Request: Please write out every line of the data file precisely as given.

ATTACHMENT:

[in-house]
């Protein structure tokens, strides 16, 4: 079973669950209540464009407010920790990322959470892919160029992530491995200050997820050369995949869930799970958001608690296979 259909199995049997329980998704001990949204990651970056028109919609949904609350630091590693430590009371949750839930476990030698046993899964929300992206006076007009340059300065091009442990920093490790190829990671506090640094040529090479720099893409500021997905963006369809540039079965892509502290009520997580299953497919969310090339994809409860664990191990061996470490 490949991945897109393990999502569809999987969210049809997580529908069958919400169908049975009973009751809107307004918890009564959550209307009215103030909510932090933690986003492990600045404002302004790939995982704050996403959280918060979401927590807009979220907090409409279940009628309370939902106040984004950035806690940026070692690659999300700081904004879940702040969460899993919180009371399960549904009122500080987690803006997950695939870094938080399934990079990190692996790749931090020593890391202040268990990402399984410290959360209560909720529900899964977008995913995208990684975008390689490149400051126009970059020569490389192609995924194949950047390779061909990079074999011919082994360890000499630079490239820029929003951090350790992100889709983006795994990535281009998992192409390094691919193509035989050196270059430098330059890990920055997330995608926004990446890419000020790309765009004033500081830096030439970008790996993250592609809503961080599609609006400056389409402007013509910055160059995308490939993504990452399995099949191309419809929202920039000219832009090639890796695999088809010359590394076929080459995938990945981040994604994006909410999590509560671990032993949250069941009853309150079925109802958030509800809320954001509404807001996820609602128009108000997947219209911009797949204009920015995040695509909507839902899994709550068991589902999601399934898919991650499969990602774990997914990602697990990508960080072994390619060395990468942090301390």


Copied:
[in-house]
């Protein structure tokens, strides 16, 4: 079973669950209540464009407010920790990322959470892919160029992530491995200050997820050369995949869930799970958001608690296979 259909199995049997329980998704001990949204990651970056028109919609949904609350630091590693430590009371949750839930476990030698046993899964929300992206006076007009340059300065091009442990920093490790190829990671506090640094040529090479720099893409500021997905963006369809540039079965892509502290009520997580299953497919969310090339994809409860664990191990061996470490 490949991945897109393990999502569809999987969210049809997580529908069958919400169908049975009973009751809107307004918890009564959550209307009215103030909510932090933690986003492990600045404002302004790939995982704050996403959280918060979401927590807009979220907090409409279940009628309370939902106040984004950035806690940026070692690659999300700081904004879940702040969460899993919180009371399960549904009122500080987690803006997950695939870094938080399934990079990190692996790749931090020593890391202040268990990402399984410290959360209560909720529900899964977008995913995208990684975008390689490149400051126009970059020569490389192609995924194949950047390779061909990079074999011919082994360890000499630079490239820029929003951090350790992100889709983006795994990535281009998992192409390094691919193509035989050196270059430098330059890990920055997330995608926004990446890419000020790309765009004033500081830096030439970008790996993250592609809503961080599609609006400056389409402007013509910055160059995308490939993504990452399995099949191309419809929202920039000219832009090639890796695999088809010359590394076929080459995938990945981040994604994006909410999590509560671990032993949250069941009853309150079925109802958030509800809320954001509404807001996820609602128009108000997947219209911009797949204009920015995040695509909507839902899994709550068991589902999601399934898919991650499969990602774990997914990602697990990508960080072994390619060395990468942090301390």